sector initiatives such as Net Day. He was and is a strong proponent of
    extending access to the network to schools and libraries. Today,
    approximately 95% of our nation’s schools are on the Internet. Gore
    provided much-needed political support for the speedy privatization of the
    Internet when the time arrived for it to become a commercially-driven
    operation.

    There are many factors that have contributed to the Internet’s rapid
    growth since the later 1980s, not the least of which has been political
    support for its privatization and continued support for research in
    advanced networking technology. No one in public life has been more
    intellectually engaged in helping to create the climate for a thriving
    Internet than the Vice President. Gore has been a clear champion of this
    effort, both in the councils of government and with the public at large.

    The Vice President deserves credit for his early recognition of the value
    of high speed computing and communication and for his long-term and
    consistent articulation of the potential value of the Internet to American
    citizens and industry and, indeed, to the rest of the world.

  2. rodney dill says:

    …that would’ve solidified the ‘twit’ part.

  3. Argon says:

    I still haven’t figured out the hype behind Twitter. Now, RSS is something I really like but Twitter? Meh. It’s neither productive nor interesting enough for me.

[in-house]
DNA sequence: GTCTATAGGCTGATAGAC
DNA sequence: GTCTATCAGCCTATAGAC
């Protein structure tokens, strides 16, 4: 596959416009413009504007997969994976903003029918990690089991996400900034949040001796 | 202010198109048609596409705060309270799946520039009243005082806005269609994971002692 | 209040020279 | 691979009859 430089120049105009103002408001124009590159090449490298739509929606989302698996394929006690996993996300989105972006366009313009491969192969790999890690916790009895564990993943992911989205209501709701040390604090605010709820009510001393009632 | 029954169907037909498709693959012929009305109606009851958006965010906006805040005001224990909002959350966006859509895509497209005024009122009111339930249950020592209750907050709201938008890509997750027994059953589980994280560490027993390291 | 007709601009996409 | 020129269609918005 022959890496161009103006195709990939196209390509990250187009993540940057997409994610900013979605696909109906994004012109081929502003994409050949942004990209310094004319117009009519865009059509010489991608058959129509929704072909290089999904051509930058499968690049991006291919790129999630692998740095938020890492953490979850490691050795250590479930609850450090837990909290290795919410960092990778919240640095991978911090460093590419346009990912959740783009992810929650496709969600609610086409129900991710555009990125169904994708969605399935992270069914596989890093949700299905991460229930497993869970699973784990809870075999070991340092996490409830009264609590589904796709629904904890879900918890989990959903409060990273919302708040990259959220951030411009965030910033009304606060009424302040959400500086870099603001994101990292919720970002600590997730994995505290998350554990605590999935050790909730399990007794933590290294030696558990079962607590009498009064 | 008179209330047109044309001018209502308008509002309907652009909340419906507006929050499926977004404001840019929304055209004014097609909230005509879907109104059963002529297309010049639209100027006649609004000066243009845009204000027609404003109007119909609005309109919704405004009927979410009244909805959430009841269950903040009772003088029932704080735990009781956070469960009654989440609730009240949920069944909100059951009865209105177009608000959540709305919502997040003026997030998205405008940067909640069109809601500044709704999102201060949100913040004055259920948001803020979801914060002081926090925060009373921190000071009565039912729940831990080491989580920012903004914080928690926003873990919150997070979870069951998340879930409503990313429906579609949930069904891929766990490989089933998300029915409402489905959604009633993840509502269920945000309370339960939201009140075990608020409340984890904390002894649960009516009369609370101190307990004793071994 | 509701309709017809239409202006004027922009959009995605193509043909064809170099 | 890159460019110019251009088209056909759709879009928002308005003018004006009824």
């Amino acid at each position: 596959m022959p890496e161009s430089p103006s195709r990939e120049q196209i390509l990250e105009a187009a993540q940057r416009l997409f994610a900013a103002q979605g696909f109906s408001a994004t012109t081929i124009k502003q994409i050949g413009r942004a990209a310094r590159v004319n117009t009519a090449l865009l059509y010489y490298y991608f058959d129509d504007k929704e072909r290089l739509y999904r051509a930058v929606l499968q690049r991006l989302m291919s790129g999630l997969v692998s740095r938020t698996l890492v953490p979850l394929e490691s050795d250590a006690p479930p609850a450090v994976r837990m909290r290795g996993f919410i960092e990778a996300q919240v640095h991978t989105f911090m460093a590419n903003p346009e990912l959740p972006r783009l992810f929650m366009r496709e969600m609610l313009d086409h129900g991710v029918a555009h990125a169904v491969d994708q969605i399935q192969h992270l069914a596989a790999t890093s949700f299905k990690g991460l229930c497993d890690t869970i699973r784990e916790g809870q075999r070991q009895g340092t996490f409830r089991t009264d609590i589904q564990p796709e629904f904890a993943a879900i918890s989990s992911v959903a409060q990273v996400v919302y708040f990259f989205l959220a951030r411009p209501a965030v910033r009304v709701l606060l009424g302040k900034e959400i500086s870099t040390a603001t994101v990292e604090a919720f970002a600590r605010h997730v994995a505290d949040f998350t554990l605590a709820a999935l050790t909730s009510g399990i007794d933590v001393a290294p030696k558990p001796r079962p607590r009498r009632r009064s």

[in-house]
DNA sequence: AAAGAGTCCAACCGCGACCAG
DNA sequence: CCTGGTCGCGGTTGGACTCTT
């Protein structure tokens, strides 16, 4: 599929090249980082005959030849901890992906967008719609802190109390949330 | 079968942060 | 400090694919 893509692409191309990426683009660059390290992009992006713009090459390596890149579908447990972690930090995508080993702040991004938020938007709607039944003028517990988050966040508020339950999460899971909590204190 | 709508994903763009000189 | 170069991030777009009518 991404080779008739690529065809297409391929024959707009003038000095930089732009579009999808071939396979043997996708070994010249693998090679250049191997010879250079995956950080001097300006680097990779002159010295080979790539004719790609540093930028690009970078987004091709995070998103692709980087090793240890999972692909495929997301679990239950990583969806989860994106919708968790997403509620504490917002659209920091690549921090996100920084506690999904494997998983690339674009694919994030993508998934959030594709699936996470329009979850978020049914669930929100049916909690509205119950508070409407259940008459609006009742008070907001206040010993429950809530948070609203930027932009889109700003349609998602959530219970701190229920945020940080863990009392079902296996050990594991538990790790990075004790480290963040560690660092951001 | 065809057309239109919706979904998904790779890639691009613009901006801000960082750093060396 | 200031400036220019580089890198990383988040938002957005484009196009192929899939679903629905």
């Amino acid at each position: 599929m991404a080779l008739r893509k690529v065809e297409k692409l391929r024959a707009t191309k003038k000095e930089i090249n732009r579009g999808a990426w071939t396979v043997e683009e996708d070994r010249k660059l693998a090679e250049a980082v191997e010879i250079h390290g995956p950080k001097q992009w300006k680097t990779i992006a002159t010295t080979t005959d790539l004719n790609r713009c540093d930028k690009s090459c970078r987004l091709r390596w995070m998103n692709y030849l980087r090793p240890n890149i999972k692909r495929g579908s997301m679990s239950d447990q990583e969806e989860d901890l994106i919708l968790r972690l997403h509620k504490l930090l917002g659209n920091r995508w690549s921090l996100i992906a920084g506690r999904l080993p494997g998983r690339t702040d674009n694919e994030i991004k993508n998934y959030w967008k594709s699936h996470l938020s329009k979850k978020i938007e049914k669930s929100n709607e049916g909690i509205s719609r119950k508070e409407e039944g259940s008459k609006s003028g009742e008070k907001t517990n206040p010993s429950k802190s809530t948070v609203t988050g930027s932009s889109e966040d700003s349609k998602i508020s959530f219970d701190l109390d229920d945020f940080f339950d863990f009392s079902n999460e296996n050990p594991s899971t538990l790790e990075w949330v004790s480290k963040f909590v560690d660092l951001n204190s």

4. Matt says:

    @anjin-san: Indeed Al Gore never really got the credit he deserves for his help in the advancement of the early stages of the internet.

    Instead he has to deal with the bullshit “AL GORE INVENTED TEH INTERWEBZ!!!”..

  5. Franklin says:

    @anjin-san: Judging by the lone downvote, somebody’s imaginary world just got a little more real. Or maybe they’re still in denial.

  6. Rick Almeida says:

    @Argon:

    Seriously. Even more high-frequency, low signal to noise ratio communication? No, thank you.

  7. bill says:

    if he bought twitter it would have died of boredom and some other form would be used- i don’t do twitter so whatever.

    @anjin-san: are you super cereal?! well he did help invent man made global warming…..as long as he could line his pockets and maintain his exorbitant carbon footprint (like any limousine liberal would) – what a douche.

  8. Tony W says:

    @bill: As usual you demonstrate for us that facts to Republicans are as useful as violins to a canary.